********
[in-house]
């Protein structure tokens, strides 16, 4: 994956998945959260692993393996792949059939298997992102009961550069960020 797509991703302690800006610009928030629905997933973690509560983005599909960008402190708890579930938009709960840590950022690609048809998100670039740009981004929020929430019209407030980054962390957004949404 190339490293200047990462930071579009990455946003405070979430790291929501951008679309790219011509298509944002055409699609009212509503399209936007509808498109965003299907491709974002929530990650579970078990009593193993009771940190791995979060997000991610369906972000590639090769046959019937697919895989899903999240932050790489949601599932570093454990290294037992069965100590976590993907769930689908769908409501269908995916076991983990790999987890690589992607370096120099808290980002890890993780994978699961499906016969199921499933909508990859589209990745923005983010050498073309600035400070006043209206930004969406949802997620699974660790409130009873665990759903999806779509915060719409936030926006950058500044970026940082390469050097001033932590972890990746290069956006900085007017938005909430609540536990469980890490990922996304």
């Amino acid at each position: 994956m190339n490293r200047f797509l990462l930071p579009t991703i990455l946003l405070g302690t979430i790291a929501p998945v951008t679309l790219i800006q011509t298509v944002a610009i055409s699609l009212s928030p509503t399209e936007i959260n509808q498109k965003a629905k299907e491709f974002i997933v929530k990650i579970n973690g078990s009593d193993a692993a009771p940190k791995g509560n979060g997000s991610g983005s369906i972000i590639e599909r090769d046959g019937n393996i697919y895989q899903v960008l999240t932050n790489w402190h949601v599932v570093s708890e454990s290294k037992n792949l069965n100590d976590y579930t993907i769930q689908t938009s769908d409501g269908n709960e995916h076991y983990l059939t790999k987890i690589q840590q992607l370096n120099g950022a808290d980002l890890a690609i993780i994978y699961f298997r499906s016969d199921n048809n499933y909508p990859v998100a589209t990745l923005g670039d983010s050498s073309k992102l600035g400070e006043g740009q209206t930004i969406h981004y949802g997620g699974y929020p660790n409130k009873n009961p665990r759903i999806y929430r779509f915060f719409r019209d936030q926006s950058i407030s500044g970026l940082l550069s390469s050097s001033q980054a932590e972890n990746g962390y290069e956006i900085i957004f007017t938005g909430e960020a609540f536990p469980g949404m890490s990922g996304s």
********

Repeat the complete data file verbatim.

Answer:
[in-house]
């Protein structure tokens, strides 16, 4: 994956998945959260692993393996792949059939298997992102009961550069960020 797509991703302690800006610009928030629905997933973690509560983005599909960008402190708890579930938009709960840590950022690609048809998100670039740009981004929020929430019209407030980054962390957004949404 190339490293200047990462930071579009990455946003405070979430790291929501951008679309790219011509298509944002055409699609009212509503399209936007509808498109965003299907491709974002929530990650579970078990009593193993009771940190791995979060997000991610369906972000590639090769046959019937697919895989899903999240932050790489949601599932570093454990290294037992069965100590976590993907769930689908769908409501269908995916076991983990790999987890690589992607370096120099808290980002890890993780994978699961499906016969199921499933909508990859589209990745923005983010050498073309600035400070006043209206930004969406949802997620699974660790409130009873665990759903999806779509915060719409936030926006950058500044970026940082390469050097001033932590972890990746290069956006900085007017938005909430609540536990469980890490990922996304």
């Amino acid at each position: 994956m190339n490293r200047f797509l990462l930071p579009t991703i990455l946003l405070g302690t979430i790291a929501p998945v951008t679309l790219i800006q011509t298509v944002a610009i055409s699609l009212s928030p509503t399209e936007i959260n509808q498109k965003a629905k299907e491709f974002i997933v929530k990650i579970n973690g078990s009593d193993a692993a009771p940190k791995g509560n979060g997000s991610g983005s369906i972000i590639e599909r090769d046959g019937n393996i697919y895989q899903v960008l999240t932050n790489w402190h949601v599932v570093s708890e454990s290294k037992n792949l069965n100590d976590y579930t993907i769930q689908t938009s769908d409501g269908n709960e995916h076991y983990l059939t790999k987890i690589q840590q992607l370096n120099g950022a808290d980002l890890a690609i993780i994978y699961f298997r499906s016969d199921n048809n499933y909508p990859v998100a589209t990745l923005g670039d983010s050498s073309k992102l600035g400070e006043g740009q209206t930004i969406h981004y949802g997620g699974y929020p660790n409130k009873n009961p665990r759903i999806y929430r779509f915060f719409r019209d936030q926006s950058i407030s500044g970026l940082l550069s390469s050097s001033q980054a932590e972890n990746g962390y290069e956006i900085i957004f007017t938005g909430e960020a609540f536990p469980g949404m890490s990922g996304s």